When I discovered Nickel Creek, their mandolin player Chris Thile totally blew me away. I started college that year and bought my first mandolin and started taking lessons.
People often regret that they didn’t stick with an instrument they were forced to learn as children. What is it that keeps you motivated to keep at it?
This is a great question because I struggle with motivation but striving to play like the greats whose music I admire so, and makes me feel so deeply is what keeps me going. I’ve learned not to approach practicing/playing with a critical ear, because that’s not conducive to accessing that space where great music comes from.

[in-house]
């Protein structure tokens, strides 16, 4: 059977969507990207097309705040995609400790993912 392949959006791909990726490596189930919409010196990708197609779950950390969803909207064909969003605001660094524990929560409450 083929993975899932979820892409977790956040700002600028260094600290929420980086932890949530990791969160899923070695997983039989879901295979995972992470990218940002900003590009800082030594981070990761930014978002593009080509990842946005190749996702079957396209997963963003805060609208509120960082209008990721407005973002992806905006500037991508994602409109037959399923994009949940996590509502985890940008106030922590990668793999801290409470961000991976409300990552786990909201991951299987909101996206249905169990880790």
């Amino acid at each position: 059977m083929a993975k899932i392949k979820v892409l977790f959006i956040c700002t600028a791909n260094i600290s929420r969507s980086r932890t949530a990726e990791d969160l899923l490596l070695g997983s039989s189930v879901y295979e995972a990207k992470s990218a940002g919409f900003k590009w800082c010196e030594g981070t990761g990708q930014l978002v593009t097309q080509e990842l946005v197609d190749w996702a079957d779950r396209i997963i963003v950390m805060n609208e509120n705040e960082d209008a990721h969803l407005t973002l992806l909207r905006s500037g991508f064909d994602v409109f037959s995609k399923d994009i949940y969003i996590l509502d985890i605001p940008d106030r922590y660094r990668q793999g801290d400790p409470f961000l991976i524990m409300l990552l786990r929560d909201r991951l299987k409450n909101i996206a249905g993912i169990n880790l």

Who are your heroes and influences?
Jethro Burns is one of those musical heroes whose playing sets the standard for me. He had a joyful, playful, mischievous approach and beautiful sensibilities. He was one of the first mandolin players to branch out into the worlds of early jazz and swing, my favorite styles to listen to and play. He incorporated innovative chord variations and possessed great phrasing; he was also a funny prankster. I have a tattoo of him
on my left bicep!
I met a man who would become my partner for the next seven years. When we met, I played bluegrass and folk. Then I started listening to and began to learn Western swing. We traveled the country together, eventually venturing to Spain and France. We immersed ourselves in Bebop, Bossa Nova, Klezmer and Frank Zappa while keeping our sound rooted in vintage jazz.